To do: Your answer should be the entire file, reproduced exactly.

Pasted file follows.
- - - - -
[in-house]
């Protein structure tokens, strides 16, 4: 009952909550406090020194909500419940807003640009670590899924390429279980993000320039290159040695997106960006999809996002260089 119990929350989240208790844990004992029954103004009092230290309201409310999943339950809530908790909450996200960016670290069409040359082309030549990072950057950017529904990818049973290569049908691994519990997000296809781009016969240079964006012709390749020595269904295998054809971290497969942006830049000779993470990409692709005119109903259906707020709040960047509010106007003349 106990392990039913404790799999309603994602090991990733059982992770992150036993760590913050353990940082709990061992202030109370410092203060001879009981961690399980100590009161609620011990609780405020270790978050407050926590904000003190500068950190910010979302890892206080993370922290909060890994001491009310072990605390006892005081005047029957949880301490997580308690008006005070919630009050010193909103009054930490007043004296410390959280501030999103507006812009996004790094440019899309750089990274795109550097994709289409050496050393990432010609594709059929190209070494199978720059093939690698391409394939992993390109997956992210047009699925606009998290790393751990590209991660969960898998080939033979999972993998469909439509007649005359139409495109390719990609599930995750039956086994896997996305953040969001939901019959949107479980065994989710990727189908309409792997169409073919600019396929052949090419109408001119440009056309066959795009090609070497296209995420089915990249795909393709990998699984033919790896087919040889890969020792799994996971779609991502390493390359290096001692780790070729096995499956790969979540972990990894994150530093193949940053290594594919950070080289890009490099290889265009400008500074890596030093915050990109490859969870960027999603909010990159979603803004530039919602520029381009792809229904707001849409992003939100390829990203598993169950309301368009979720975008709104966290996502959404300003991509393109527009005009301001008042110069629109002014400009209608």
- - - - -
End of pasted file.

[in-house]
């Protein structure tokens, strides 16, 4: 009952909550406090020194909500419940807003640009670590899924390429279980993000320039290159040695997106960006999809996002260089 119990929350989240208790844990004992029954103004009092230290309201409310999943339950809530908790909450996200960016670290069409040359082309030549990072950057950017529904990818049973290569049908691994519990997000296809781009016969240079964006012709390749020595269904295998054809971290497969942006830049000779993470990409692709005119109903259906707020709040960047509010106007003349 106990392990039913404790799999309603994602090991990733059982992770992150036993760590913050353990940082709990061992202030109370410092203060001879009981961690399980100590009161609620011990609780405020270790978050407050926590904000003190500068950190910010979302890892206080993370922290909060890994001491009310072990605390006892005081005047029957949880301490997580308690008006005070919630009050010193909103009054930490007043004296410390959280501030999103507006812009996004790094440019899309750089990274795109550097994709289409050496050393990432010609594709059929190209070494199978720059093939690698391409394939992993390109997956992210047009699925606009998290790393751990590209991660969960898998080939033979999972993998469909439509007649005359139409495109390719990609599930995750039956086994896997996305953040969001939901019959949107479980065994989710990727189908309409792997169409073919600019396929052949090419109408001119440009056309066959795009090609070497296209995420089915990249795909393709990998699984033919790896087919040889890969020792799994996971779609991502390493390359290096001692780790070729096995499956790969979540972990990894994150530093193949940053290594594919950070080289890009490099290889265009400008500074890596030093915050990109490859969870960027999603909010990159979603803004530039919602520029381009792809229904707001849409992003939100390829990203598993169950309301368009979720975008709104966290996502959404300003991509393109527009005009301001008042110069629109002014400009209608």